Key Metrics to Review for Profitability

Now let’s look at different key metrics you may want to review and have in place for 2015. Understanding which key metrics you should be tracking and measuring is critical to remaining profitable as a solo and small firm attorney.

Using the below chart as a reference, here are six key metrics you should track for 2015. If you think six is too many to identify and track, then pick three. If you have never setup a way to track and review these key metrics, this spreadsheet will help you get started.

1. Track the number of new matters you are getting by type: flat fee, hourly, contingent and pro bono
2. Track number of hours you are billing on hourly cases and flat fee cases
3. Your average hourly rate on billed matters
4. How much you collected each month (revenue from cash flow worksheet)
5. Your collection realization rate: what % of billed revenue did you collect
6. Money not coming in: How much money are you leaving on the table every month

  1. New matter tracking. How many new matters did you set up each month and what has been the trend? Did the pipeline stay full for continued cash flow? If you have good law practice management software, this information will be right at your fingertips by running reports.

One thing you want to look at is the balance between your types of cases. Too many contingent cases will create very uneven collections since these cases have a long life. They also have expenses related to them. Hourly cases should be generating a nice flow of income as long as you are billing regularly. If you do a number of flat fee cases, it’s important to make sure you are not only profitable but you are profitable at a decent hourly billing rate. Flat fees also mean you may have to manage the flow of this money between your trust account and your operating account, creating invoices and paying yourself at certain milestones. Pro bono cases should be one of you yearly goals as part of your business development plan.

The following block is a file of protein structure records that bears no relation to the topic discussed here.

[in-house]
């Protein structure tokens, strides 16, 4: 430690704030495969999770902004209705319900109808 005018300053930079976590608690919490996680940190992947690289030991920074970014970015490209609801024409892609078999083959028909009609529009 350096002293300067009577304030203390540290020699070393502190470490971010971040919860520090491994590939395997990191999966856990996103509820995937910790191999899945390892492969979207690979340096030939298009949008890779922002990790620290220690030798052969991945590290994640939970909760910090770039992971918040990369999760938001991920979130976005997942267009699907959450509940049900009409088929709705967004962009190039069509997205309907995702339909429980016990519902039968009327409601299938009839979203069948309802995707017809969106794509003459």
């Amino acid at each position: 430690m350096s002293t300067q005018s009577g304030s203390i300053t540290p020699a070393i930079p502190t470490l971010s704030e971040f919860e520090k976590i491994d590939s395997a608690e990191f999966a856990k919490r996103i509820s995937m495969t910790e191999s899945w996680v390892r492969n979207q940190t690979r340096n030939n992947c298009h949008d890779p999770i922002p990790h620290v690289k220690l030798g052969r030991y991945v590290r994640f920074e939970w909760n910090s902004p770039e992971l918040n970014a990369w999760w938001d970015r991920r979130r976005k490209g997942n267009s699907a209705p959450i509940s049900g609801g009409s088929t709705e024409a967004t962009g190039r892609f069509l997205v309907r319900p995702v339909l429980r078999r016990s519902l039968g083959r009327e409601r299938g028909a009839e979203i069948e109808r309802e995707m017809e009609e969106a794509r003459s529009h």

Tip: If you do a lot of contingent cases and find your monthly cash flow having too many valleys, open up a firm savings account and deposit a portion of your next contingent fee in this account. Move it over to your checking account as needed to cover your monthly “nut.”

  1. Billings each month. Knowing how much you billed each month and further broken down by hourly and flat fee will help you visually see how your billing processes are working. Knowing how much you billed every month and what the trends were in 2014, may help you identify another weakness to improve upon in 2015. A good law practice management system will have this data available.
  1. Average hourly rate. You quote an hourly rate. You bill at that hourly rate. You have flat fee cases thrown in the mix. Doing the math and seeing your actual average billing rate for could be interesting data to review.

What may affect this key metric?

  • Are you discounting bills at the time of billing? Don’t discount to quickly and assume the client will have sticker shock. If the client asks for a discount upon receiving the bill, then you can entertain adding a discount.
  • Not entering your hours on flat fee cases will over-inflate this rate.

It’s a simple math equation: Total Hours entered for the month/Total dollars billed